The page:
09.03 Characterization of T cell specificity and exercise-induced dynamics of soluble immunological markers before and after high-intensity aerobic exercise (INHALE)

April, 04, 2024 | Select Oncology Journal Articles


Exercise enhances immune surveillance and prevents the development and recurrence of several cancers. It has been well studied that acute exercise induces mobilization of lymphocytes into the peripheral blood, predominantly comprising of NK cells and antigen-experienced T cells.1 However, the mechanisms underlying these clinical benefits are still unclear. The antigen specificity of exercise-mobilized T cells,2 and the associated secreted markers have only recently attracted research attention.3 4 Thus, this study aims to comprehensively understand the characteristics of exercise-mobilized T cells at a mechanistic level, which is highly needed to optimize the effects of exercise in cancer patients.

Materials and Methods

23 healthy participants enrolled in our INHALE study (NCT05826496, Capital Region’s Ethics Committee approval H-23006672) underwent a single session of supervised high-intensity exercise on bicycle ergometers in May 2023, with peripheral blood samples collected before exercise (bsl), at 2 minutes post-exercise (ex02), and 60 minutes post-exercise (ex60).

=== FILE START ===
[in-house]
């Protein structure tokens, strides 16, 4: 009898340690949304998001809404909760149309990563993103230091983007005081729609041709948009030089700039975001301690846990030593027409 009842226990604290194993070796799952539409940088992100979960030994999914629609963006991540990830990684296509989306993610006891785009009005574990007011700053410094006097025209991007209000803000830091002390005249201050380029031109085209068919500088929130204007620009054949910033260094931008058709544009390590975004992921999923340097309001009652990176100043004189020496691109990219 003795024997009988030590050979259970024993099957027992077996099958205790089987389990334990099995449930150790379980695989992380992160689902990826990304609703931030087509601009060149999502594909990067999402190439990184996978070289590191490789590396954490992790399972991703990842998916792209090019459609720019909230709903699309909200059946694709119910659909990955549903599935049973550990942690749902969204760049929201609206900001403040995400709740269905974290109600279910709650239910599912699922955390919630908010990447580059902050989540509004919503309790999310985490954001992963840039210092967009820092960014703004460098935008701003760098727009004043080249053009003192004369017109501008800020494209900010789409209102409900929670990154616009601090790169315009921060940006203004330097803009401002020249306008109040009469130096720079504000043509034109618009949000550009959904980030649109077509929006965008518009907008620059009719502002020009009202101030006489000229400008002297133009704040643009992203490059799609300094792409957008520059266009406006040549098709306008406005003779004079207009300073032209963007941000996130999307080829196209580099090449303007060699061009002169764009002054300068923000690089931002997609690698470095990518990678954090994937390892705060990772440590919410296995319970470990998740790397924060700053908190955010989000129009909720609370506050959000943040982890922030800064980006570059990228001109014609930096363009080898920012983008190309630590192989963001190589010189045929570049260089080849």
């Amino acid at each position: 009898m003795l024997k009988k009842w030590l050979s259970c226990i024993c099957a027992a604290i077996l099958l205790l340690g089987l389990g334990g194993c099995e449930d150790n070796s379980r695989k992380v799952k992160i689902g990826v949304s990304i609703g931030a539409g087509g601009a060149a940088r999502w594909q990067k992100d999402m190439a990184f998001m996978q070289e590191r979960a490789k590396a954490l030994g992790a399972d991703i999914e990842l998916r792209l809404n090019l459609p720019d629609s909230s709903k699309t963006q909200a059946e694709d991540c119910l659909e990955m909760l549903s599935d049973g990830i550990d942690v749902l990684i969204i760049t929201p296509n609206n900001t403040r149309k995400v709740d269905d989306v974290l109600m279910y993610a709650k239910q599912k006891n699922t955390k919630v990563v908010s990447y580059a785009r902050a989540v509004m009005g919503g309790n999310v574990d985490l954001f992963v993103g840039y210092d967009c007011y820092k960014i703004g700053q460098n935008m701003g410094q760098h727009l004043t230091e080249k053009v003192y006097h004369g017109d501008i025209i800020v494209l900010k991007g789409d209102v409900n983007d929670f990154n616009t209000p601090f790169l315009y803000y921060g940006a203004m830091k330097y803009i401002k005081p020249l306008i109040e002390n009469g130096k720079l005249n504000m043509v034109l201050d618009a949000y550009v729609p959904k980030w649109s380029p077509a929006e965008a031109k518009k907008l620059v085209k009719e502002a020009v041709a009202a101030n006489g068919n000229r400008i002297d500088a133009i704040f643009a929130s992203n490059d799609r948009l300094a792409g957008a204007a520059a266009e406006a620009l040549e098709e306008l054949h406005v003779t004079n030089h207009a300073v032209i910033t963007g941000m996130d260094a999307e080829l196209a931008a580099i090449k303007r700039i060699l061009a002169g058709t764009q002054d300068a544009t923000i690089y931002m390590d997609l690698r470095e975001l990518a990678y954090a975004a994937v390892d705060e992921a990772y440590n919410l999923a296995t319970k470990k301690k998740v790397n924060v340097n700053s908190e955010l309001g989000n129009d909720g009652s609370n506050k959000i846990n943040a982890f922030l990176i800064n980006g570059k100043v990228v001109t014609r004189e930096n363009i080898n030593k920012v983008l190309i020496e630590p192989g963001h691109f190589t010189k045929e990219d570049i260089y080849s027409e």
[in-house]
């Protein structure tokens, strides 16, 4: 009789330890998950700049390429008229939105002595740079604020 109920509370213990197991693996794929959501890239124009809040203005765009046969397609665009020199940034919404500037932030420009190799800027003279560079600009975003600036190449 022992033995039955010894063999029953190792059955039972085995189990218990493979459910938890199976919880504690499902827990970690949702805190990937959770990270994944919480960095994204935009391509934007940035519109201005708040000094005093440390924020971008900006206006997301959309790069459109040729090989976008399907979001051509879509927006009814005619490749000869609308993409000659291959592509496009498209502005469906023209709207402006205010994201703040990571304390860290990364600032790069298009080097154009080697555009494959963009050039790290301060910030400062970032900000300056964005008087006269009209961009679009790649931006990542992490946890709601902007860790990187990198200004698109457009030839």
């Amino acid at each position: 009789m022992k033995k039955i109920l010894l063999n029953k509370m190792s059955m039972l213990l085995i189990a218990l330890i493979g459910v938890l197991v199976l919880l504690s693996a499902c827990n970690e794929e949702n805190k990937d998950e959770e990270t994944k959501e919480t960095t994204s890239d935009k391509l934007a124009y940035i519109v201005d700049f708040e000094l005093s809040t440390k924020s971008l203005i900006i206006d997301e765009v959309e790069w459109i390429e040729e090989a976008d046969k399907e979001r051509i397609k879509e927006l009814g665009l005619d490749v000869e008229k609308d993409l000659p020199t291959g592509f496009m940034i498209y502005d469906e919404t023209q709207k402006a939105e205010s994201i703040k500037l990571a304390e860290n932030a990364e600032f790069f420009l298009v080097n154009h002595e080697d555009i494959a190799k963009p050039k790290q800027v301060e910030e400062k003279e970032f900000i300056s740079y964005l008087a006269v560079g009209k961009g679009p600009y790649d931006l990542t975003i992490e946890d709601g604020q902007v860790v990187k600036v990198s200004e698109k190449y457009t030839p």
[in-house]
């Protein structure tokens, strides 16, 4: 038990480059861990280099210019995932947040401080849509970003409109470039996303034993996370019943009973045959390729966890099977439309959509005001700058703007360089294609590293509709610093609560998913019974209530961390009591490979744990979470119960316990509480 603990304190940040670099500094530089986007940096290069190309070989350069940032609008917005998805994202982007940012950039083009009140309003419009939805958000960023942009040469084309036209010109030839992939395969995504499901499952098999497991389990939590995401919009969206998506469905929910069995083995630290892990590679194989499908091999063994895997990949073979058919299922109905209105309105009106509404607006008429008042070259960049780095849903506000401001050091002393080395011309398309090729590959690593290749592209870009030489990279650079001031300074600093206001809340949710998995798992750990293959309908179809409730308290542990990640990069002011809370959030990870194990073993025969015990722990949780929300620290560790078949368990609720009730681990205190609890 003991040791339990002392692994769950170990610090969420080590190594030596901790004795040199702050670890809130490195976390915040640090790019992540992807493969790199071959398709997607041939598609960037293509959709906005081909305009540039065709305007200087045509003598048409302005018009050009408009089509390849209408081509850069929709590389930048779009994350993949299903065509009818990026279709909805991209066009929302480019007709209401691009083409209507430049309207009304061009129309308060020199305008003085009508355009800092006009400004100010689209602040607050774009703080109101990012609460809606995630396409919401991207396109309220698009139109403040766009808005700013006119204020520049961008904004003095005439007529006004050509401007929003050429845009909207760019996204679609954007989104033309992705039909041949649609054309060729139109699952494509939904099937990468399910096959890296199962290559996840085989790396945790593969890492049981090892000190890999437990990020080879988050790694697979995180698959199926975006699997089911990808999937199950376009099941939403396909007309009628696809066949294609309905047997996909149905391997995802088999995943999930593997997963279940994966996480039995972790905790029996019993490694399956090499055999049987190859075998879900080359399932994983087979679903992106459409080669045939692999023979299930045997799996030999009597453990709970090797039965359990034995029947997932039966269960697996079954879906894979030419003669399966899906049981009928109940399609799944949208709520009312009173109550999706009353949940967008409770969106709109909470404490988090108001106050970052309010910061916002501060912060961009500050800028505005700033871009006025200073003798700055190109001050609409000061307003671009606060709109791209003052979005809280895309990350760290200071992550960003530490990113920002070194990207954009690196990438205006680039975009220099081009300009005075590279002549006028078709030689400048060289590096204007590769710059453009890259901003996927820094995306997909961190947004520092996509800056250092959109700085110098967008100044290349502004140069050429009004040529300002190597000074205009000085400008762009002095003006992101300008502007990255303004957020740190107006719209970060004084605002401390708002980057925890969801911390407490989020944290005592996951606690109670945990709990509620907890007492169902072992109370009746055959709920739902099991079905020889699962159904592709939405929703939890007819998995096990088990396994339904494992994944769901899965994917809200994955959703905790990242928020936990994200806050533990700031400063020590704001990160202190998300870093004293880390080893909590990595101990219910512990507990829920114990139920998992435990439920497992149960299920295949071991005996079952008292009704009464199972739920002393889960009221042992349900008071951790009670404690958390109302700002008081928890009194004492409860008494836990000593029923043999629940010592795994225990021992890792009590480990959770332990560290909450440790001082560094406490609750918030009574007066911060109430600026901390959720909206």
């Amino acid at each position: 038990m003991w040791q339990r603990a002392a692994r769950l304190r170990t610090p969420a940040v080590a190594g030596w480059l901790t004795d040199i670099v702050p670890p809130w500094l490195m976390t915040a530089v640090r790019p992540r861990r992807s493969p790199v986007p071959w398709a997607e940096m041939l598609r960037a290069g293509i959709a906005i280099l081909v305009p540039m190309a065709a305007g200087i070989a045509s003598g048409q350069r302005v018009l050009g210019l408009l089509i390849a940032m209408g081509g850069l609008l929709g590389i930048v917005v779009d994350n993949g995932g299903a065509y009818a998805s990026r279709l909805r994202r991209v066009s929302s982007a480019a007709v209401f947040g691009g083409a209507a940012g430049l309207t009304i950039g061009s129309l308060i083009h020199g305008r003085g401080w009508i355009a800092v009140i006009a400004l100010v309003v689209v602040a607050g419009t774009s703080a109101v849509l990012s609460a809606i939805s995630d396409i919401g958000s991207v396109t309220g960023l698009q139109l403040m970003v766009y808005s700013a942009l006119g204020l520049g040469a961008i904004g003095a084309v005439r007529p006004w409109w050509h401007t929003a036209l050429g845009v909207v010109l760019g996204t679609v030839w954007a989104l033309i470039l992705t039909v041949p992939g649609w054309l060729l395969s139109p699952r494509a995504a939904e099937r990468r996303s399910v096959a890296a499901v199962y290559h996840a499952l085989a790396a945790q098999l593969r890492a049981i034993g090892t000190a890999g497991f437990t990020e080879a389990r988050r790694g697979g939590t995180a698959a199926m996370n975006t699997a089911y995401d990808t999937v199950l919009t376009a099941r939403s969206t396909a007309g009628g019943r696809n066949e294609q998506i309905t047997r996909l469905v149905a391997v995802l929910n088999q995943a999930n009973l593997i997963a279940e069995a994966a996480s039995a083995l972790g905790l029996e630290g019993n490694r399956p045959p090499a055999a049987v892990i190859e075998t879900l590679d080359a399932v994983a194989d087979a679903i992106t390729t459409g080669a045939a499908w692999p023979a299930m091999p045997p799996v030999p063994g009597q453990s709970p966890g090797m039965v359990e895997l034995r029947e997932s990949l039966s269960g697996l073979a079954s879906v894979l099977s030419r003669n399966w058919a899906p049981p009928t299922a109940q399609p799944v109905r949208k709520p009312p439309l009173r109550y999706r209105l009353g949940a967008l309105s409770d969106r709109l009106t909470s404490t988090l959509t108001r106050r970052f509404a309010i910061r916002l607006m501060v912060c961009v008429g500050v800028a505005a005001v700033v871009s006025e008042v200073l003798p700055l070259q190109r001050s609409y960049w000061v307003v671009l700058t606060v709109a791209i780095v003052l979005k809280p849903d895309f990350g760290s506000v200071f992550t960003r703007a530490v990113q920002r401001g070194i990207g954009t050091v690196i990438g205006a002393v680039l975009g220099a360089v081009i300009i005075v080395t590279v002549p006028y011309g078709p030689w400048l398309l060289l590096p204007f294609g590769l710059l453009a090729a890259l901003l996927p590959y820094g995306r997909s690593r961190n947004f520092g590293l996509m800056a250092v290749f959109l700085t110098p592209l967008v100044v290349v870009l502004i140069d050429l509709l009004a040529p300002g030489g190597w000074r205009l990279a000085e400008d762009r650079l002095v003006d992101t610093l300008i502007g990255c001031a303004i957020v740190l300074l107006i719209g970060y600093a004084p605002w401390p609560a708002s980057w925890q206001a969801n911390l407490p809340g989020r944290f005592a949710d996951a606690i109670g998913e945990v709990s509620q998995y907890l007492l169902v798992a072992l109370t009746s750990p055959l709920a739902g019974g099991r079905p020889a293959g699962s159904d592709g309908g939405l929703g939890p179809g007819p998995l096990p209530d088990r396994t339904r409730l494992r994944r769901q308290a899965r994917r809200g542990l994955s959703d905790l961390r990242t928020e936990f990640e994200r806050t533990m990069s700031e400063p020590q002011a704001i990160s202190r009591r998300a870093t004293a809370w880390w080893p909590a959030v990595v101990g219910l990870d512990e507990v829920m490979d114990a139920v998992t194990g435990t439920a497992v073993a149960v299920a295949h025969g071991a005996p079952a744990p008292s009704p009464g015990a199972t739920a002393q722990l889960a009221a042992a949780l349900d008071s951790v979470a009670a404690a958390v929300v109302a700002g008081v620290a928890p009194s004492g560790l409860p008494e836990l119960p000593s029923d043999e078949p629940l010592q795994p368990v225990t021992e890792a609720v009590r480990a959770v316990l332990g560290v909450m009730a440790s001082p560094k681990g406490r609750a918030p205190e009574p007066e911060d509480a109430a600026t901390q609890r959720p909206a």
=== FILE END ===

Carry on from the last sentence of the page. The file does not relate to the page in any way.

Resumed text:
The mean age of our cohort was 37 years, with a mean BMI of 23,37 kg/m2 and a physical activity level of 3585 MET-min/wk assessed by IPAQ-SF. The participants completed the high-intensity exercise session at a mean of 96,4% of their maximal heart rate and 118,1% of the maximal power on VO2 max test, respectively. We observe a strong mobilization of NK, T and B cells at ex02, which correlates strongly with adrenaline levels. All cell subsets fall below baseline counts at ex60. Exercise-mobilized CD8+ T cells show a higher proportion effector memory and terminally differentiated effector memory (TEMRA) T cells, in line with higher frequencies of CD57+, CD95+ and PD-1+ CD8+ T cells post-exercise. To assess the dynamics of T cell specificity against a panel of common viral epitopes following high-intensity exercise, we conducted a DNA-barcoded peptide-MHC multimer assay; the data will be presented at ITOC 2024.


The INHALE study provides valuable data from a relatively large cohort of 23 healthy participants on the effects of exercise specifically in the T cell compartment. In addition, this investigation serves as an important physiological reference for our ongoing clinical exercise study in NSCLC patients (HI AIM). Prospectively, understanding exercise-triggered circulating tumor-associated antigen-specific T cells may be used to enhance the anti-tumor immune response. This work is funded by the German Research Foundation (DFG) – project number 505368854.


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  • K. Leuchte: None. V. Luu: None. S. Salo: None. A. Vinther: None. P. thor Straten: None. G. Olofsson: None.

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